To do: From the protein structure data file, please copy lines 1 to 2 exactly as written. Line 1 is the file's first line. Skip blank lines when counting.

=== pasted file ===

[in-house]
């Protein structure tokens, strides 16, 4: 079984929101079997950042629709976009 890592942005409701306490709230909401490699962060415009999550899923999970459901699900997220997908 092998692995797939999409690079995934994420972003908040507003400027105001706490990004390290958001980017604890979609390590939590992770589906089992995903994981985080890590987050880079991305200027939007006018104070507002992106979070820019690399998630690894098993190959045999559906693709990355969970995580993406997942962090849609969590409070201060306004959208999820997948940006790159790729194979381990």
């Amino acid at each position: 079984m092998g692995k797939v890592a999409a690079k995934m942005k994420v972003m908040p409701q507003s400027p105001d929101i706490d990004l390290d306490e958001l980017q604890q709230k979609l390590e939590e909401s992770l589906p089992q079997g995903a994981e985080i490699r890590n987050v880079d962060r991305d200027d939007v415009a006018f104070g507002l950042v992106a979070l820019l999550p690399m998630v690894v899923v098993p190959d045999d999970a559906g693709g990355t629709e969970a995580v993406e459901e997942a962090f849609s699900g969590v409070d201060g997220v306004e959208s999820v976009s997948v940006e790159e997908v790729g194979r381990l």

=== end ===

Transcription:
[in-house]
């Protein structure tokens, strides 16, 4: 079984929101079997950042629709976009 890592942005409701306490709230909401490699962060415009999550899923999970459901699900997220997908 092998692995797939999409690079995934994420972003908040507003400027105001706490990004390290958001980017604890979609390590939590992770589906089992995903994981985080890590987050880079991305200027939007006018104070507002992106979070820019690399998630690894098993190959045999559906693709990355969970995580993406997942962090849609969590409070201060306004959208999820997948940006790159790729194979381990």